The debacle that has engulfed the two former attorney-generals is illuminating. We have had a ringside seat to see how powerful men among us run their affairs.
We understand clearly how little our daily pain factors into their calculations. We see how reckless they can be because of the lack of consequences faced. They fritter away our hard-earned cash while simultaneously disappointing us at every turn.
These men defiled the Office of the Attorney-General. Nobody seems to know how the former attorney-general, Anand Ramlogan, picked Vincent Nelson to represent the State in a contentious case between two administrations. What qualified Mr Nelson over all other possible choices?
At the time of his selection, Mr Nelson was not a partner in his Chambers, 39 Essex Street—a prestigious one with almost 20 King’s Counsels listed. Even though he gained a partnership in 2011, he resigned in January 2016.
This resignation preceded his suit against the Trinidad Government over fees due him. In the intervening period under Ramlogan, he earned TT$40 million and had another TT$11 million outstanding.
What would have allegedly led Messrs Ramlogan and Gerald Ramdeen to believe that Mr Nelson would be agreeable to paying the alleged “kickback”? Mr Nelson’s notarised statement alleges that the meeting, the second time they met, to discuss this conspiracy occurred at the Attorney-General’s office!
Unlike Messrs Selwyn Richardson and Ramesh Lawrence Maharaj, Mr Faris Al Rawi, in his haste, bungled the prosecution’s case. Even though in October 2016, he proclaimed a “follow the money” strategy to uproot crime, he seemingly did not.
The precedent of forensic accounting work to support criminal and corruption cases is well established locally. Bob Lindquist is a household name.
Neither Ramlogan nor Al Rawi is on record of using his services in these cases. With Lindquist’s help, Selwyn Richardson won his claim against the estate of John O’Halloran, the original “Mr Ten Percent”, for the bribes paid in the Tesoro scandal.
The tale of John Rahr, who was gravely ill in hospital then, should be familiar to Mr Al Rawi. Only when confronted with the accounting and other evidence, did Mr Rahr confess to organising the Tesoro bribe payment.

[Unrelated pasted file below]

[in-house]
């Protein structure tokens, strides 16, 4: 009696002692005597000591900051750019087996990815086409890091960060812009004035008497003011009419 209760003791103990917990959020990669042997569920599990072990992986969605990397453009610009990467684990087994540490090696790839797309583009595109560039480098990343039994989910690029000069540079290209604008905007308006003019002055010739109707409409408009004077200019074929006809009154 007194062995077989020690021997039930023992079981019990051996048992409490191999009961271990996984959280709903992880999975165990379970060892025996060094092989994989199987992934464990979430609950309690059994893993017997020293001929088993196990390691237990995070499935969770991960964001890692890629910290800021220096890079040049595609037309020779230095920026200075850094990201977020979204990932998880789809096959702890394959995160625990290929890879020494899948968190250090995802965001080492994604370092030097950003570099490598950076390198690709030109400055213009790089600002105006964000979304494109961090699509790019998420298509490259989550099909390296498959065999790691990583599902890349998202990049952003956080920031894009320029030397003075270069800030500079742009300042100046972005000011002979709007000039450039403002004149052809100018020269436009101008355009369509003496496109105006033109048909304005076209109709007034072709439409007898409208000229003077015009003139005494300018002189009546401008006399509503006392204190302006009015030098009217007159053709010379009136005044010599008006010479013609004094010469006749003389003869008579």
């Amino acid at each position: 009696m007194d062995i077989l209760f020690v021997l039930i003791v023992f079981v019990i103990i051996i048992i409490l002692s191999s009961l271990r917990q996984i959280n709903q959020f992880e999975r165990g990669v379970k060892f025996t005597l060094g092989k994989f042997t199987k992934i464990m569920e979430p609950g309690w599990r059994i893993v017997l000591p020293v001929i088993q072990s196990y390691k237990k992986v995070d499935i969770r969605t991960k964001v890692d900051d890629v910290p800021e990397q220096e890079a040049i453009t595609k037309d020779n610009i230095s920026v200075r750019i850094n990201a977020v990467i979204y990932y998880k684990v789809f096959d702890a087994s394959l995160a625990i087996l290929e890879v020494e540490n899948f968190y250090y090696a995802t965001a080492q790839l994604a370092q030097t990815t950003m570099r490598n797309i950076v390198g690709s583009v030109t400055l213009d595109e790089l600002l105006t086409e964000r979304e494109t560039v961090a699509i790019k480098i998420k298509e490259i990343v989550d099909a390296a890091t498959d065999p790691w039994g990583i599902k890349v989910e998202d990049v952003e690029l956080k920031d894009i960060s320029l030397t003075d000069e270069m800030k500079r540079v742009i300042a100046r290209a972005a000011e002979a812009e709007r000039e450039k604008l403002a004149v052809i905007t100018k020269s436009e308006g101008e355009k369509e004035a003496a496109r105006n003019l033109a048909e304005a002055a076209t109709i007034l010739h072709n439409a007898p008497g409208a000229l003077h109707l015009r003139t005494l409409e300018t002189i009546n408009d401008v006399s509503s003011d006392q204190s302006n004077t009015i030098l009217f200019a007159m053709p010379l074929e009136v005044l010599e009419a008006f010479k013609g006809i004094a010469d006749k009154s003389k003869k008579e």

Ramesh Lawrence Maharaj has not been as fortunate in that Lindquist’s work in the local courts in the Piarco Airport case is still unresolved.
Why did Al Rawi choose to depend on the same Vincent Nelson “to a very, very, large extent”? What did he expect would have happened? Should he not have learned from history?
As a nation, we must discard the myth that honest leaders are needed to keep us from corruption. As was demonstrated in this debacle, strong independent institutions are our saviours. There is a need for independent oversight if our politicians are to be kept honest.
In the case of the Tesoro scandal, the Express was the media house that relentlessly pursued the story. The Express broke the story about the Al Rawi/Nelson “secret” arrangements. The stubborn refusal of the Office of the Director of Public Prosecution prevented the outrageous plan to pardon Mr Nelson.
The incredible emerging side stories show that not even Al Rawi’s colleagues discerned the risks.
This case demonstrates the need for transparent procurement practices in every sphere of public life. It is noteworthy that in the Tesoro situation, the public servants were the parties raising questions about the suitability of the selected bidder (Ryan, 2009).
All the major local scandals reveal unholy alliances between business interests and politicians. What is evident is that policy decisions play a minor part in these partnerships, with personal relationships being the dominant thread.
This bias leads to the “them versus us” mindset that poisons the well of public opinion.
Politicians and allied business interests seek personal enrichment enabled by the “divide and rule” strategy. This poisoning leads to deeply entrenched partisan positions, allowing devious persons to get illegitimate control of government contracts. Patronage becomes accepted as the norm.
We have seen the use of shell companies and deals that eliminate all competition. Where will this lead?
What is the cost of such behaviour to the nation?
Let us consider the discussion in the 39 Essex Street Chambers in 2016. Evidently, the British frowned on what had transpired, and Mr Nelson was concerned about a possible jail term in that jurisdiction.
How will we create wealth when shady practices prevail? Why would serious businesspeople come here? What is different between having corrupt leaders and the rule of drug dealers? Why would our young people desire to stay in a lawless, brutal place?
This type of behaviour transfers wealth to a chosen elite. The poor will be starved of essential goods and services, but the Fortunates will live sumptuously. The latter will subsidise the election machinery and reduce our country to a bazaar of grubby merchants, legal and illegal. That behaviour opens the doors to gangs which can then challenge the police.
How do we escape this death spiral? We have to fund our independent institutions adequately. We have to elevate public service as a career option.
We have to operationalise the new procurement rules. We have to start now to push back.
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